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proposal: cmd/go: support selecting a VCS transport #30304
Git supports multiple transports. The built-in transports are
With #26232, it will become possible to support private Git repositories with
Multiple workarounds exist for this problem.
Because of these workarounds, this problem is not critical. But it's nice if it's addressed.
Let users choose a VCS transport for
Idea 1 (add a query param for selecting a transport)
In addition to
A nice part of this option is that this is compatible with old/new client/server. A new server that supports this new query param can be compatible with the old go toolchains. When the new go toolchains that support
We can abuse GOAUTH mechanism for this purpose. GOAUTH is meant for auth, but users can add any HTTP header that is not related to auth. A user can write a GOAUTH program that adds a special HTTP header that specifies their VCS transport preference and a supported server can return a different go-import URL based on that.
Idea 2 (let the server return multiple go-import URLs)
Let servers return multiple go-import tags with a different transport. The go toolchains need to choose which one it uses.
This might lose the backward compatibility, so I'm not sure if this is a good option.
Idea3(local go get config for multiple VCS paths)
If there's a go get config
Because, env var
I think it's possible to allow the server to return multiple
So, if I understand correctly, we can add
The tricky part about multiple paths, I think, is attempting them in the right order. We can (and currently do) use
Per https://tip.golang.org/cmd/go/#hdr-Remote_import_paths, the
So perhaps the scheme-probing version could be something like:
For example, the tags returned for
<!--for new clients--> <meta name="go-import" content="github.com/golang/protobuf git https://github.com/golang/protobuf ssh://firstname.lastname@example.org/golang/protobuf"> <!--for older clients--> <meta name="go-import" content="github.com/golang/protobuf git https://github.com/golang/protobuf">
That would combine with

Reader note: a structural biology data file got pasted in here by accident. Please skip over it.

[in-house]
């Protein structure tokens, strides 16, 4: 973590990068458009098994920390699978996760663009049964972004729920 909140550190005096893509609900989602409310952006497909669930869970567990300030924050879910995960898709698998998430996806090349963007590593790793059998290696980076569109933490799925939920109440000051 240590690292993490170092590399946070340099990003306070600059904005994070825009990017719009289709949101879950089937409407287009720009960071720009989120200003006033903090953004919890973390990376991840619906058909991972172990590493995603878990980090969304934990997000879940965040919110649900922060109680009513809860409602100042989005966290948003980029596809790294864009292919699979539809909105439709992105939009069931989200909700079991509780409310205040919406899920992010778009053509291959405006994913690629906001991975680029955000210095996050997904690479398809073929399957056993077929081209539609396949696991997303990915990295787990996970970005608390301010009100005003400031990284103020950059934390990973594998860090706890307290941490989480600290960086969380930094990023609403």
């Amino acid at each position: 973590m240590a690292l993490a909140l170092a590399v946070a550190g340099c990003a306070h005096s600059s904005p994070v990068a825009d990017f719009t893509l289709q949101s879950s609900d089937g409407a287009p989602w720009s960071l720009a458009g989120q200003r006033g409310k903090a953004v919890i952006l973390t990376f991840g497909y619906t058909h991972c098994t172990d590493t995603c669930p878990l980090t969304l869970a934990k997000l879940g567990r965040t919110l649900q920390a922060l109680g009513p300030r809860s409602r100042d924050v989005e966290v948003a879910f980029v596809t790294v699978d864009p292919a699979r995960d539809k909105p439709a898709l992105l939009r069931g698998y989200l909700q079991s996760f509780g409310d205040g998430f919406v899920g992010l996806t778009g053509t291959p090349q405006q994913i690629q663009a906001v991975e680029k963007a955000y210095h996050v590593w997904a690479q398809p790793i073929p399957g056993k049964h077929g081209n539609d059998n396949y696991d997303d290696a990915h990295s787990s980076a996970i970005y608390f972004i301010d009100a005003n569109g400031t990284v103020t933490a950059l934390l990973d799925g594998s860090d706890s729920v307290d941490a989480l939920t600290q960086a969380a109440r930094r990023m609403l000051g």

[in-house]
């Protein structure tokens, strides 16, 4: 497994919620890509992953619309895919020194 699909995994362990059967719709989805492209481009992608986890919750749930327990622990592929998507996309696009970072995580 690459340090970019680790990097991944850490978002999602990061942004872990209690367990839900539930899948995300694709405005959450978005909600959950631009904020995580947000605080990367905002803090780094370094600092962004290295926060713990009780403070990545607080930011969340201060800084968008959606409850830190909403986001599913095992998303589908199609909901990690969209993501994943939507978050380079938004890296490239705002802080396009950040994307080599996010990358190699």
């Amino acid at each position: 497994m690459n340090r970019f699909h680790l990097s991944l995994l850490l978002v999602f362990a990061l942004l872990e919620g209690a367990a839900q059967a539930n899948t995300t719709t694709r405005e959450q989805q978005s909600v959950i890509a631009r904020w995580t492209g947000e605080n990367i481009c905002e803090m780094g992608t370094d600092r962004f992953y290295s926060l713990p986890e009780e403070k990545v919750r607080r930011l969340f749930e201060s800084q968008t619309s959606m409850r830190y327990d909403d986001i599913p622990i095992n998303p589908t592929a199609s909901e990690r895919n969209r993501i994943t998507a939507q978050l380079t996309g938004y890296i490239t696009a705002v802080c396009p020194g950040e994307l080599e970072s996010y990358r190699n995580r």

I think we should leave this alone. The fact that Git has lots of complexity does not require us to import that complexity into the go command.
If we are talking about servers with <meta> tags, presumably the server operator has some sense of the preferred transport. They can use that scheme in the URL in the <meta> tag. Users who for whatever reason disagree with that transport can use insteadOf.
I've gone through as many of the linked issues as I can find and want to make sure my understanding is correct:
It appears that this "proxy" declares such a minimal amount of data:
Was there already a discussion on just specifying this inside a config file or env vars like I do for gitconfig? Many of the repos I work on regularly are only available via ssh and have no public https endpoint. As the toolchain has got more complex and I'm trying to adapt to modules I don't have an alternative anymore for writing Go. It seems all Go programmers are expected to eventually run a local proxy server ... just to map a hostname to a git url (as done by my .gitconfig). I feel like this use case is common and handled perfectly in .gitconfig, I've managed to expand the simple rewriting for every configuration I've come across. It's small, concise and easy to maintain.
I understand that the proxy ship has probably sailed and will run it if I must, but I can't seem to find the code or how to run and configure it? Maybe there is another way for my simple use case of using my preferred VCS settings for obtaining code remotely?
Search for “.vcs suffix” in https://tip.golang.org/cmd/go/#hdr-Remote_import_paths. If we know that the module path is a VCS path, then we do try the VCS directly.
@bcmills Thank you for the suggestion, I noticed the link was for tip but I gave it a whirl anyways and was pleased to see the execve calls and it immediately downloaded the module. It does fail a check against the downloaded modules name as seen below:
Does the module need a git suffix as well, i.e.